Photo taken when he visited Uppingham School in 1970.

Seamus Heaney
(*13. April 1939 Tamniaran bei Castledawson nordöstlich von Magherafelt, County Londonderry, Nordirland; - †30. August 2013 Dublin[)
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"My poetry journey into the wilderness of language was a journey where each point of arrival turned out to be a stepping stone rather than a destination.

From Nobel Prize for Literature speech 1995

Between my finger and my thumb   
The squat pen rests; snug as a gun.

Under my window, a clean rasping sound   
When the spade sinks into gravelly ground:   
My father, digging. I look down

Till his straining rump among the flowerbeds   
Bends low, comes up twenty years away   
Stooping in rhythm through potato drills
Where he was digging.

The coarse boot nestled on the lug, the shaft
Against the inside knee was levered firmly.
He rooted out tall tops, buried the bright edge deep

To scatter new potatoes that we picked,
Loving their cool hardness in our hands.

By God, the old man could handle a spade.
Just like his old man.

My grandfather cut more turf in a day
Than any other man on Toner’s bog.
Once I carried him milk in a bottle
Corked sloppily with paper. He straightened up
To drink it, then fell to right away
Nicking and slicing neatly, heaving sods
Over his shoulder, going down and down
For the good turf. Digging.

The cold smell of potato mould, the squelch and slap
Of soggy peat, the curt cuts of an edge
Through living roots awaken in my head.
But I’ve no spade to follow men like them.

Between my finger and my thumb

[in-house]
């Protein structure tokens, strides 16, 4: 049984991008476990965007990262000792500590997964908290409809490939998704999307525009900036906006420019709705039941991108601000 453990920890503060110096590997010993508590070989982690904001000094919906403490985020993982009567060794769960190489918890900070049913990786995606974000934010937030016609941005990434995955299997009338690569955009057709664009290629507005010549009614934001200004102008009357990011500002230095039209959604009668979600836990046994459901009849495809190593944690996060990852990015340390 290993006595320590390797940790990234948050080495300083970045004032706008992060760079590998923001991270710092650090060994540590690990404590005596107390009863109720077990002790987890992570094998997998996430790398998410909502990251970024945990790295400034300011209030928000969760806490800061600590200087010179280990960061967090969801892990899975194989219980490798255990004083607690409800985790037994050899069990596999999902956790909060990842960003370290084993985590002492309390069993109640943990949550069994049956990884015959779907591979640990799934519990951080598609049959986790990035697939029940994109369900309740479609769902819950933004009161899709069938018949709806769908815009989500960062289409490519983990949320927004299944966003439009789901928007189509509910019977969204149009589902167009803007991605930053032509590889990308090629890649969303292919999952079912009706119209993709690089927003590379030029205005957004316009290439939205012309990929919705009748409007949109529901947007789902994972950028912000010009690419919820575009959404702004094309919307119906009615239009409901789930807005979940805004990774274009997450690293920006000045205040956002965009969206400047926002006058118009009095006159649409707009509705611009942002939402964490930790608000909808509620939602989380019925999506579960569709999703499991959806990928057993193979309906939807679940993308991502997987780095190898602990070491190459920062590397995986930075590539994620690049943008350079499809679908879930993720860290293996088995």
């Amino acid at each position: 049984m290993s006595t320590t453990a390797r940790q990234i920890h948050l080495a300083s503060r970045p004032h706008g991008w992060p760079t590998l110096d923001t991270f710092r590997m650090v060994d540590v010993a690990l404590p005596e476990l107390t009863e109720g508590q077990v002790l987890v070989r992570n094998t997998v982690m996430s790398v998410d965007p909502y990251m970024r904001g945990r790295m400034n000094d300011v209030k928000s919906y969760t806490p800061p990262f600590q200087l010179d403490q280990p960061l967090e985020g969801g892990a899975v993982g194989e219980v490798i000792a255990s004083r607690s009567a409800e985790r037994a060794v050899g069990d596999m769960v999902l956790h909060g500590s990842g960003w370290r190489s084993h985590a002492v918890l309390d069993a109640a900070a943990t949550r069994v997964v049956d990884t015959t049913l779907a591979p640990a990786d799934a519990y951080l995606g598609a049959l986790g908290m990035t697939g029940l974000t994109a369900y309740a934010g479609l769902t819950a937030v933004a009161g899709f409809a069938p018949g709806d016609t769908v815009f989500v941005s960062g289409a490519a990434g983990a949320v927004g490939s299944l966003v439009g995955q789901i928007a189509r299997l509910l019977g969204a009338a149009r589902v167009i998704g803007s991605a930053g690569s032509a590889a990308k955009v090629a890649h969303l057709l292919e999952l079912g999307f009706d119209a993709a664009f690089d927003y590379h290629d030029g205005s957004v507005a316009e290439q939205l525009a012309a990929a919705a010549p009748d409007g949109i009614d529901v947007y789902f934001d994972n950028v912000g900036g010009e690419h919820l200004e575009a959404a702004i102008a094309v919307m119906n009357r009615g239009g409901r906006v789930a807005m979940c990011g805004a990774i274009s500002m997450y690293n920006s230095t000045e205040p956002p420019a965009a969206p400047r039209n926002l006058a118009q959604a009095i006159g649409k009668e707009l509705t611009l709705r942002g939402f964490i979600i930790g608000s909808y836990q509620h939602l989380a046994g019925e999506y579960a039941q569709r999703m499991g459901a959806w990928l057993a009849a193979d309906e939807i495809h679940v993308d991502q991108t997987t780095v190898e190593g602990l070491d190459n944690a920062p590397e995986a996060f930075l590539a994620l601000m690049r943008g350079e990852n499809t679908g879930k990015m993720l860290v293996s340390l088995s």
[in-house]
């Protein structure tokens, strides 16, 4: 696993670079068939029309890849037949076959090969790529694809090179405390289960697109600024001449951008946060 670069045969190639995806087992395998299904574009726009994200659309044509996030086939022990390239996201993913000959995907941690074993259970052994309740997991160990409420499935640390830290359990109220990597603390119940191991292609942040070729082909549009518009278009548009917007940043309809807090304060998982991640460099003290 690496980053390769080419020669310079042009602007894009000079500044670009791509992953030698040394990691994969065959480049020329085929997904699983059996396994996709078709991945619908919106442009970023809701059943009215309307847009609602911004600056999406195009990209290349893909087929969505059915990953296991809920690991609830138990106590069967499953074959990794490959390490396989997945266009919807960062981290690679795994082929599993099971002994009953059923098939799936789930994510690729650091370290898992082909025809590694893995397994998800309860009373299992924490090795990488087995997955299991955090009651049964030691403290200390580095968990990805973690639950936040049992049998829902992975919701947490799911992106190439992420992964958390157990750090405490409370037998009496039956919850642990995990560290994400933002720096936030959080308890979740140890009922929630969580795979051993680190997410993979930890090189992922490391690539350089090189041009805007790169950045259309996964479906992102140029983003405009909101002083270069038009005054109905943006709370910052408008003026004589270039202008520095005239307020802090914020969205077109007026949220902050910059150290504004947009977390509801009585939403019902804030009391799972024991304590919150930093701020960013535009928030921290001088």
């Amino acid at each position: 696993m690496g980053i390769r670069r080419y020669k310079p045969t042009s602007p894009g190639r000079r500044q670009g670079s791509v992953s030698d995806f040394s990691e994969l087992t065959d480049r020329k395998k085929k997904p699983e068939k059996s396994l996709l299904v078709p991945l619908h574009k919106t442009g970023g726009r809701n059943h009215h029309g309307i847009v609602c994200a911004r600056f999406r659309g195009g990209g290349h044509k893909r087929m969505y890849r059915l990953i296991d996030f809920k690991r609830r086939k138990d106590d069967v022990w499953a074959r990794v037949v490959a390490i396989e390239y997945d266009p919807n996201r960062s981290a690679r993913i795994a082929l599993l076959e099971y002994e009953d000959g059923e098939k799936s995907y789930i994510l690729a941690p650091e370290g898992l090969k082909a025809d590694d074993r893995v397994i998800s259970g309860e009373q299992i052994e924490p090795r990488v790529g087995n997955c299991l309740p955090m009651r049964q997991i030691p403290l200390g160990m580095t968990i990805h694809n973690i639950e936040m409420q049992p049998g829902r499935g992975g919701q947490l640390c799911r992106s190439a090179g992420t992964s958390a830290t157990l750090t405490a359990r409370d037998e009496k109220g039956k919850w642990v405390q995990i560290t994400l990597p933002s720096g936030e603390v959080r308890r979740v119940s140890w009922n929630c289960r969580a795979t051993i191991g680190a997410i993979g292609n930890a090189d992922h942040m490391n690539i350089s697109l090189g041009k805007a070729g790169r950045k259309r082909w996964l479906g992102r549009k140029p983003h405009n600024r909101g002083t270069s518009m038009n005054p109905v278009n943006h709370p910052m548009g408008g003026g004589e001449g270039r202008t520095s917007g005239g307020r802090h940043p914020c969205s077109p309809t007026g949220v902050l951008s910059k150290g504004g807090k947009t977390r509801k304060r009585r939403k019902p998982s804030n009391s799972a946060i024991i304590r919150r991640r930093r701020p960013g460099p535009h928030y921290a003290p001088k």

The squat pen rests.
I’ll dig with it.

History says,
Don't hope

On this side of the grave.
But then, once in a lifetime
The longed-for tidal wave
Of justice can rise up,
And hope and history rhyme.


As you came with me in silence

to the pump in the long grass

I heard much that you could not hear:

the bite of the spade that sank it,

the slithering and grumble

as the mason mixed his mortar,

and women coming with white buckets

like flashes on their ruffled wings.

The cast-iron rims of the lid

clinked as I uncovered it,

something stirred in its mouth.

I had a bird’s eye view of a bird,

finch-green, speckled and white,

nesting in dry leaves, flattened, still,

suffering the light.

So I roofed the citadel

as gently as I could, and told you

and you gently unroofed it

but where was the bird now?

There was the single egg, pebbly white,

and from the rusted bend of the snout

tail-feathers splayed and sat tight.

So tender, I said, ‘Remember this.

It will be good for you to retrace this path

when you fear you have grown up at last

and come forever to the empty city.’